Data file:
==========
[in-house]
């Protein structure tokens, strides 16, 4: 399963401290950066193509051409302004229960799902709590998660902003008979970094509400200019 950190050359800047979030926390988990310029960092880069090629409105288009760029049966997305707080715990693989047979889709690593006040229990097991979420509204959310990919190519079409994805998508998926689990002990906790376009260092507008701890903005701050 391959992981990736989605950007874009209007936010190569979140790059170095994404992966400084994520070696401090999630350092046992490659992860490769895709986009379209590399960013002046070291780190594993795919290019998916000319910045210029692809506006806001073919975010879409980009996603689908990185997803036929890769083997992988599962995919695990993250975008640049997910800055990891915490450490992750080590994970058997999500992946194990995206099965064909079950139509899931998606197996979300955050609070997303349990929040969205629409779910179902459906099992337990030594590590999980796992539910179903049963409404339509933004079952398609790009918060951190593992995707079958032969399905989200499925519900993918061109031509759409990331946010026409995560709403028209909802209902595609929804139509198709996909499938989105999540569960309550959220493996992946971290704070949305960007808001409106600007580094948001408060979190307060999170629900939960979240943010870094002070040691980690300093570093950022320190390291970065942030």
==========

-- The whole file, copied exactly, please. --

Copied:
[in-house]
């Protein structure tokens, strides 16, 4: 399963401290950066193509051409302004229960799902709590998660902003008979970094509400200019 950190050359800047979030926390988990310029960092880069090629409105288009760029049966997305707080715990693989047979889709690593006040229990097991979420509204959310990919190519079409994805998508998926689990002990906790376009260092507008701890903005701050 391959992981990736989605950007874009209007936010190569979140790059170095994404992966400084994520070696401090999630350092046992490659992860490769895709986009379209590399960013002046070291780190594993795919290019998916000319910045210029692809506006806001073919975010879409980009996603689908990185997803036929890769083997992988599962995919695990993250975008640049997910800055990891915490450490992750080590994970058997999500992946194990995206099965064909079950139509899931998606197996979300955050609070997303349990929040969205629409779910179902459906099992337990030594590590999980796992539910179903049963409404339509933004079952398609790009918060951190593992995707079958032969399905989200499925519900993918061109031509759409990331946010026409995560709403028209909802209902595609929804139509198709996909499938989105999540569960309550959220493996992946971290704070949305960007808001409106600007580094948001408060979190307060999170629900939960979240943010870094002070040691980690300093570093950022320190390291970065942030």